to the degree that I sometimes forget that I must produce a final product.
I’ve been on a creative roll since I started kicking on doors. I am continuing to work on what I dubbed my own personal February challenge, which is to write a poem a day. And in the process I’ve come up with the 14 poems for my friend Betty Pierce and my March 24 reception “13 Ways of Looking at a Goat.” And I’ve written a handful more for next Saturday’s upcoming local presentation called “If Aprons Could Talk.” A dental apron is a trigger for my family-related dental history. And on Sunday I’m going to give a presentation at the Mat-Su Horse Council Symposium, one called “Thinking outside the Round Pen: Embracing Either/Or Contraries.”
I just submitted three goat poems to the Alaska Dispatch Writing Contest, and I will also submit an essay entitled “Compost Happens.” And in the next few days I’ll apply for a Rasmussen grant.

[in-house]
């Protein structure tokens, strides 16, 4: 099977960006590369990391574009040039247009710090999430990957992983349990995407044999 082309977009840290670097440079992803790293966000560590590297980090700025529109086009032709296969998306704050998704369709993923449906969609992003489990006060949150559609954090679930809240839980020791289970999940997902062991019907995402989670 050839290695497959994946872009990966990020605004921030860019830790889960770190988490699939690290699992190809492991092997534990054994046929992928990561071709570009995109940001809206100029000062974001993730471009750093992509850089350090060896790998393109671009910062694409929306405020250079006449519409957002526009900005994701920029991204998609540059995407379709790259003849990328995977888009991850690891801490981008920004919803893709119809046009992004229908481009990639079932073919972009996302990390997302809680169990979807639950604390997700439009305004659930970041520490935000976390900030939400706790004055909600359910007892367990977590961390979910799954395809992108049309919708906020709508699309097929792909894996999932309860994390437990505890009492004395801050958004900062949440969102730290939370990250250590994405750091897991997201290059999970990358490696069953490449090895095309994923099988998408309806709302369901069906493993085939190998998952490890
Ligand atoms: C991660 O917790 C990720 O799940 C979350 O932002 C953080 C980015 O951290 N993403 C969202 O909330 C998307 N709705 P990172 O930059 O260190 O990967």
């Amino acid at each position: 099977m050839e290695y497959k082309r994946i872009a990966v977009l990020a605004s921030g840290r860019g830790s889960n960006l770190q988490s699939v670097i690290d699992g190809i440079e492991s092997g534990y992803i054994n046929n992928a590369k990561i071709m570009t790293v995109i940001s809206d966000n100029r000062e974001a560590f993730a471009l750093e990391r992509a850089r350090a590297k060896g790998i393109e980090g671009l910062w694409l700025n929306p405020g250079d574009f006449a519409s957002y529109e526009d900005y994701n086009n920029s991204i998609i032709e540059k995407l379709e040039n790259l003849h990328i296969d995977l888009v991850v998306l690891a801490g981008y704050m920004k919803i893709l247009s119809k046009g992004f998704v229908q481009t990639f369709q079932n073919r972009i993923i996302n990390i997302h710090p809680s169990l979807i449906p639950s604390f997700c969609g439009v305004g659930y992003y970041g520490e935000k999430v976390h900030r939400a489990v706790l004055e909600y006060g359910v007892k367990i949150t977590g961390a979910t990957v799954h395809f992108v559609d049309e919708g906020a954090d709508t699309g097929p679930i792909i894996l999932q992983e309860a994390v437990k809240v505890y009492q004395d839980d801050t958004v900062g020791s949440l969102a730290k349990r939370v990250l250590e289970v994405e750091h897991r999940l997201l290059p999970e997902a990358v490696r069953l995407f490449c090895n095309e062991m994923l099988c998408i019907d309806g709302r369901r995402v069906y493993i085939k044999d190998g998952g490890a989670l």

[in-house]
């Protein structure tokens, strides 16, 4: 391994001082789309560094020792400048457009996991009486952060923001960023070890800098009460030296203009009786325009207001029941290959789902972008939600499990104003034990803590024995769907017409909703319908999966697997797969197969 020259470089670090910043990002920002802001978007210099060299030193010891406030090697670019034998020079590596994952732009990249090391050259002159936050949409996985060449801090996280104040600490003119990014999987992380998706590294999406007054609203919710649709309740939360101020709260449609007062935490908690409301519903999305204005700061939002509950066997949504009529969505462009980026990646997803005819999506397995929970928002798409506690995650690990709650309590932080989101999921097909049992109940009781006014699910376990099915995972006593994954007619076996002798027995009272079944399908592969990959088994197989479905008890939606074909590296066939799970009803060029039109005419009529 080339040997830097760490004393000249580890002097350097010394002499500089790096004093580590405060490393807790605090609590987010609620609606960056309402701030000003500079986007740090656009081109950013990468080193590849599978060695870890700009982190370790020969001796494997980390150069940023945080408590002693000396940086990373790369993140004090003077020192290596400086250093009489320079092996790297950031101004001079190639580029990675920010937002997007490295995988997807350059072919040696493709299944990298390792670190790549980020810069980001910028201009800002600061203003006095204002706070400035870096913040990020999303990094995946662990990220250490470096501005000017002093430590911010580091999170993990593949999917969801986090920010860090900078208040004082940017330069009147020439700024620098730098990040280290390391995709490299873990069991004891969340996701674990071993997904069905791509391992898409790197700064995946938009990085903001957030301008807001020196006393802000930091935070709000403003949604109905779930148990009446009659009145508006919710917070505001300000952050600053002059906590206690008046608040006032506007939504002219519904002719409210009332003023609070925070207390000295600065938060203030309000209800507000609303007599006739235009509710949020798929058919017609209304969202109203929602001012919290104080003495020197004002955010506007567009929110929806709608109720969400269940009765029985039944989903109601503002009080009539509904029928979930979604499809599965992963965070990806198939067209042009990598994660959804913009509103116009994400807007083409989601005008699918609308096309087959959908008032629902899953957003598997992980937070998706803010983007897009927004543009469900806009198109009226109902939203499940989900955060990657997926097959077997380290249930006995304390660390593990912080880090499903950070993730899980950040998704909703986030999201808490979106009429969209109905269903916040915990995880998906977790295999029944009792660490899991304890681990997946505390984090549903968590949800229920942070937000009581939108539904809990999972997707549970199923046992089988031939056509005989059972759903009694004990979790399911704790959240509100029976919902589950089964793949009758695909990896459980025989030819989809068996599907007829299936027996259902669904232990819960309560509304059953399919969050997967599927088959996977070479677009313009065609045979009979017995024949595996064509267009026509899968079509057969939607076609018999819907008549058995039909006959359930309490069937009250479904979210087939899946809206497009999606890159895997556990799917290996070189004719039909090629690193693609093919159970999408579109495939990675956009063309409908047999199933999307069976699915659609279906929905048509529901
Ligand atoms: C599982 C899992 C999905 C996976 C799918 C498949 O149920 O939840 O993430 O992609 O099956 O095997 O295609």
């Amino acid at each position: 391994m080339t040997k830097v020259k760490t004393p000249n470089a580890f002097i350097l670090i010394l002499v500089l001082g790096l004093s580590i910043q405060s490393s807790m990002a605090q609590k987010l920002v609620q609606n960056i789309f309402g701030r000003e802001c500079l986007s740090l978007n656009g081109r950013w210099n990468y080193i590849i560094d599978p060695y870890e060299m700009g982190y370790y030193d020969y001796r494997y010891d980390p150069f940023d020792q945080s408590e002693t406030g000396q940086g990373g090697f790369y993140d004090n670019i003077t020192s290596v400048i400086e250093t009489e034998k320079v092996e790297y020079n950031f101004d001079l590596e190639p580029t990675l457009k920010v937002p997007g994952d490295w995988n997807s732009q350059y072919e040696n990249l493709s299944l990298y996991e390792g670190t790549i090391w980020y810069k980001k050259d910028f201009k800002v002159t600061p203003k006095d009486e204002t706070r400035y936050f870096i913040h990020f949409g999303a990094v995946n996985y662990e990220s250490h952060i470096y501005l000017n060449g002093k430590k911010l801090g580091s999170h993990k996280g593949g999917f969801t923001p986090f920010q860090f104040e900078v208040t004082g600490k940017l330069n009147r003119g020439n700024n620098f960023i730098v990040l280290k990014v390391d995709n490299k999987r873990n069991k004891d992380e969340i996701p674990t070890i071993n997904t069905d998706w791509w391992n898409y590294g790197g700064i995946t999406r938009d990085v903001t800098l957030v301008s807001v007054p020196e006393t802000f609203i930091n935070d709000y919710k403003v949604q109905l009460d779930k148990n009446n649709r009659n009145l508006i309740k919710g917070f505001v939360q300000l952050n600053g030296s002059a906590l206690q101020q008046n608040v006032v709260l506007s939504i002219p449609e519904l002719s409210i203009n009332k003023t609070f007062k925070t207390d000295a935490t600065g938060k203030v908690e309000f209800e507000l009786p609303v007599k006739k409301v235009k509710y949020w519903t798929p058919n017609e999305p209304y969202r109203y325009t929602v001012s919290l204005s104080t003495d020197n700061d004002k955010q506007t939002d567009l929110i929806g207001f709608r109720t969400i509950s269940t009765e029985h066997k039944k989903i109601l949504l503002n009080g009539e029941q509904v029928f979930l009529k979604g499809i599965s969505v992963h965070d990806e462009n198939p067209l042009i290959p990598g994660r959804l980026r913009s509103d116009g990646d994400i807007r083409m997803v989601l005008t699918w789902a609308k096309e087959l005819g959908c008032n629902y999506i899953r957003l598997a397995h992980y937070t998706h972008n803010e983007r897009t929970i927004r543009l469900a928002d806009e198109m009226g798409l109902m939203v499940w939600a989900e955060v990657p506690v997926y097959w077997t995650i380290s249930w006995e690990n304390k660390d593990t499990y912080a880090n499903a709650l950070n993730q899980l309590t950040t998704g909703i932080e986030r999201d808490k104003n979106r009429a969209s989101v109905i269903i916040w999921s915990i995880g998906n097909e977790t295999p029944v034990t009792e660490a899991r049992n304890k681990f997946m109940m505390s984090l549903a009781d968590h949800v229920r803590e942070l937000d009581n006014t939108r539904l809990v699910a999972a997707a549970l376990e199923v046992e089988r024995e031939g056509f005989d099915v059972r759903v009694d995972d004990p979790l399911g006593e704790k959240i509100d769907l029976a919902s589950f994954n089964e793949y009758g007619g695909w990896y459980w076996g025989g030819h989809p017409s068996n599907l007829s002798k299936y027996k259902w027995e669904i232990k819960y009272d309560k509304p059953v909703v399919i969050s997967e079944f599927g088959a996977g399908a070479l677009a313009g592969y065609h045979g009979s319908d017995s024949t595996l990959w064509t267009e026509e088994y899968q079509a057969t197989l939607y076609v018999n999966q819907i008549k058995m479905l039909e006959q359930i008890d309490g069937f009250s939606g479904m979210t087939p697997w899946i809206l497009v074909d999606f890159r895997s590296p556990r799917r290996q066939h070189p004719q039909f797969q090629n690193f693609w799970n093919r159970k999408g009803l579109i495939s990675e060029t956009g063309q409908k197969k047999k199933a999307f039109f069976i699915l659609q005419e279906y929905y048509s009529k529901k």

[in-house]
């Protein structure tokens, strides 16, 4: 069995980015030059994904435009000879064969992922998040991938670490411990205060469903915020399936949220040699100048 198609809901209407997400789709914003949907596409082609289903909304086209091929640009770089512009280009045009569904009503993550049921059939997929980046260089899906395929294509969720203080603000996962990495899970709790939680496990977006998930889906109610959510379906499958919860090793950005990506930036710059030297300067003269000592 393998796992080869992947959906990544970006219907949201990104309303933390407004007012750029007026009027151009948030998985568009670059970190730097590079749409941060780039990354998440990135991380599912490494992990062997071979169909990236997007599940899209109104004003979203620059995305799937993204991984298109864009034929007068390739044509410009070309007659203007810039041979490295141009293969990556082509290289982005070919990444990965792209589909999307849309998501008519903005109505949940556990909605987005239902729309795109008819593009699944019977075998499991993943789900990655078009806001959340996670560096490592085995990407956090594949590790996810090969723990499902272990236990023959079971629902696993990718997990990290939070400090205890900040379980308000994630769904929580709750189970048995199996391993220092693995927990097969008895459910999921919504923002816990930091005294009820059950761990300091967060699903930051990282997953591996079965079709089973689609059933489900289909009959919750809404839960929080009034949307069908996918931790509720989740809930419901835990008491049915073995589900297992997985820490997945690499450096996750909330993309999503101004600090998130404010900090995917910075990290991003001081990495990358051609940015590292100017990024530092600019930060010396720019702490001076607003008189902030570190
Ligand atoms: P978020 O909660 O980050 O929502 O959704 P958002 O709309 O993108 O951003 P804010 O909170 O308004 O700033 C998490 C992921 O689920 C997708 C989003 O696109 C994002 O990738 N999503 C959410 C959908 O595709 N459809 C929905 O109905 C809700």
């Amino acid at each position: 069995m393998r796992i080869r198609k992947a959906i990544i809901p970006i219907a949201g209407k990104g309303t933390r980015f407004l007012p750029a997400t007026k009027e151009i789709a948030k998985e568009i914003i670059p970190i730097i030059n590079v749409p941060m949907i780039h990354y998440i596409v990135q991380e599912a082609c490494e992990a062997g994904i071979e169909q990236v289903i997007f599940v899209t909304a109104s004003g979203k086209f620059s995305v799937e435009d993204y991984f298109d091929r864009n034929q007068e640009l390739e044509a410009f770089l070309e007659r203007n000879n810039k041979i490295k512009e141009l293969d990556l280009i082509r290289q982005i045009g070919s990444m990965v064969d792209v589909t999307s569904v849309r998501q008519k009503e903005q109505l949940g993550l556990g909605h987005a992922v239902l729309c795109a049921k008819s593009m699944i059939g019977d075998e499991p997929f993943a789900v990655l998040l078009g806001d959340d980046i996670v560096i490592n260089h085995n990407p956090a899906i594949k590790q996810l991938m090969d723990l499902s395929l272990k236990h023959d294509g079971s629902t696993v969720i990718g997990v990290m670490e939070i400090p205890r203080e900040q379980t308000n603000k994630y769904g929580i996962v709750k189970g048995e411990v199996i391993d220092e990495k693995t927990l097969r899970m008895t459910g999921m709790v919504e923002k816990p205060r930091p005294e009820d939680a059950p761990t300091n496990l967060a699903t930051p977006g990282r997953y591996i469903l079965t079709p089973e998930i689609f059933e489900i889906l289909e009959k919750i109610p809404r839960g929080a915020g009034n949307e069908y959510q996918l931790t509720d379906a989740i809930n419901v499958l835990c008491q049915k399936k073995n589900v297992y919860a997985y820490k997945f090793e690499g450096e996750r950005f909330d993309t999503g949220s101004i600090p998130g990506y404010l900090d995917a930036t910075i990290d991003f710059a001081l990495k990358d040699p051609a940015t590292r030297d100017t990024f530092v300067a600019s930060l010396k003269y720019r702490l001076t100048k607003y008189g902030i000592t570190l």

In April I’m going to the east coast for horsey doings and doing a Centered Riding/Centered Writing/Centered Art workshop with Centered Riding instructors Mary Trafford and Susan Harris.
And there is the day-to-day stuff. This morning I wrote a poem entitled “The Patron Saint of Lost Causes.” It’s about losing my glasses. And I went outside and took some photos for this dispatch. I was in the horse pen, attempting to evade my shadow when I realized that I should instead acknowledge its existence and incorporate it into my photos. So the two here are shadow photos. I could even do a whole series of shadow photos.
I understand that change is a constant and that one way or another I will soon be gainfully employed and therefore I won’t have as much time to dabble as I have now. This is a real shame. But it makes the time I do have to do this all that much more valuable.
Next; 43. 2/12/17: The Horse Life: The Wind at my Back